Because of the ambitions of the Affordable Care Act to extend coverage to nearly all uninsured Americans, the individual mandate is significantly more important than its complement — the employer mandate. The fact is that the system created by the health care reform, popularly known as Obamacare, will not work without the individual mandate; it requires that every American who can afford to do so must purchase an insurance policy so that individuals will be able to comparison-shop for health insurance policies in online marketplaces where their collective bargaining power will theoretically foster competition and drive down prices. But the employer mandate was designed to slow the break-up of employer-based insurance plans and the flow of tax credits, which will subsidize the purchase of coverage on the individual exchange.
Like the individual mandate, the employer mandate has received its share of criticism.
Many have made the argument that the Obamacare provision that requires businesses with 50 or more full-time employees provide those workers with a minimum level of health insurance coverage or face tax penalties will cause employers to shift employees’ schedules so that they will no longer be considered full time or layoff workers entirely. There is also the concern that employers will choose to hire more part-time workers rather than full-time workers.
“Well, if you don’t believe ObamaCare is the biggest job killer in the country, look to the facts,” argued Republican Senator Ted Cruz in his 21-hour speech on the Senate floor at the end of September. “This year report after report has rolled in about employers restricting work hours to less than 30 hours per week–the point where the mandate kicks in. The data also points to record-low workweeks in low-wage industries.”
The primary reason for employers to cut the hours of their employees is so that they are not eligible for employer-sponsored coverage is the added expense. “The ambiguity over the law’s actual impact on health care premiums imparts uncertainty over where true labor costs will be going,” Sean Snaith, director of the Institute for Economic Competitiveness at the University of Central Florida, told CNNMoney at the end of September. “It is understandable that businesses would choose to delay any hiring that is not absolutely essential rather than running into that fog.” Even though the employer mandate has been postponed until 2015, nine of fourteen economists polled by the publication responded that businesses are delaying hiring. A few of the economists even predicted the legislation would cost the economy around 10,000 jobs per month.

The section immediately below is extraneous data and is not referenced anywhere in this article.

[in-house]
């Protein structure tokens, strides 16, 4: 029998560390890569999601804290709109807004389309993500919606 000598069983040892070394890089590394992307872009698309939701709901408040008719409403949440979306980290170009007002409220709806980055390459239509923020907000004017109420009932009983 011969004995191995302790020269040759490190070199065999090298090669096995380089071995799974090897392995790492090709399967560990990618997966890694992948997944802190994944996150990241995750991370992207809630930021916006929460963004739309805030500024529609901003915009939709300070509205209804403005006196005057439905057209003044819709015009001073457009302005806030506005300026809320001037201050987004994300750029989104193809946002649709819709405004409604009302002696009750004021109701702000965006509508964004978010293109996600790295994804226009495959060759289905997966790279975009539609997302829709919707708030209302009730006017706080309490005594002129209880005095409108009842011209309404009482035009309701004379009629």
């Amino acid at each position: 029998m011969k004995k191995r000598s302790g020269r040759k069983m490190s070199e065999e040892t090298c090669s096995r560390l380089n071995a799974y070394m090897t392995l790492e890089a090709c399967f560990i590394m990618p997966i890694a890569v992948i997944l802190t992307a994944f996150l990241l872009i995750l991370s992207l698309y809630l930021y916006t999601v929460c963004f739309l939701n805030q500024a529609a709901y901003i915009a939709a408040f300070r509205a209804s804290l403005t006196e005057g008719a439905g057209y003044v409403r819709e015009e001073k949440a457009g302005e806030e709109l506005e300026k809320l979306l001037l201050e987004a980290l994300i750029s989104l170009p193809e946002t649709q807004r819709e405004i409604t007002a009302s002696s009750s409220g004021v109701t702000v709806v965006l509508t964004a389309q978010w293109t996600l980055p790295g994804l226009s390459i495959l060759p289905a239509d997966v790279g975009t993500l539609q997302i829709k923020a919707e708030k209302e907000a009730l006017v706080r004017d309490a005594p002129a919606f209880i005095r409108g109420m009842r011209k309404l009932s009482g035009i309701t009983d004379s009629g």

There is evidence to support the claim that the Affordable Care will modestly affect employment in the United States; anecdotal evidence has shown that small business owners are lowering workers’ hours to limit their labor costs. But the claim that the reform is a “job killer” is overblown.
It is important to remember that companies that do not provide insurance, and will be required to, probably employ around one percent of American workers. “You’ve got 5.7 million firms in the U.S.,” Mark Duggan, who served as the top health economist at White House’s Council of Economic Advisers from 2009 to 2010, told the Washington Post. “Only 210,000 have more than 50 employees. So 96 percent of firms aren’t affected. Then if you look among those firms with 50 or more employees, something on the order of 95 percent offer health insurance. So it’s basically 10,000 or so employers who have more than 50 employees and don’t offer coverage.” Furthermore, according to Moody’s chief economist Mark Zandi, “there is little evidence that fiscal austerity and Health Care Reform have had a significant impact on the job market.”
But there has been some impact. While a third-quarter survey conducted by the National Association for Business Economics shows that economic indicators “fall broadly in the middle of ranges observed in the current and in previous business cycle expansions,” the 60 business and industry economists polled did indicate that changes in employment reflect the “forthcoming Affordable Care Act provisions.” At 22 percent, the share of panelists expecting a negative impact on their firms’ employment in the next 12 months stemming from Obamacare far outweighed the 2 percent share expecting a positive impact. Their responses also suggested that employment was shifting moderately toward relatively more part-time and fewer full-time workers.
Twenty percent of economists monitoring the finance, insurance, and real estate industries said they believe firms in those sectors will add more employees as a result of the law. Comparatively, one-fifth of economists said the health care law already has had a negative effect on their firms’ employment over the past three months.
“The concern among some is that there is the potential for higher premiums and because of that rise in compensation costs there could be a drag on employment,” National Electrical Manufacturers Association economist Timothy Gill, who helped direct the survey, told The Wall Street Journal.
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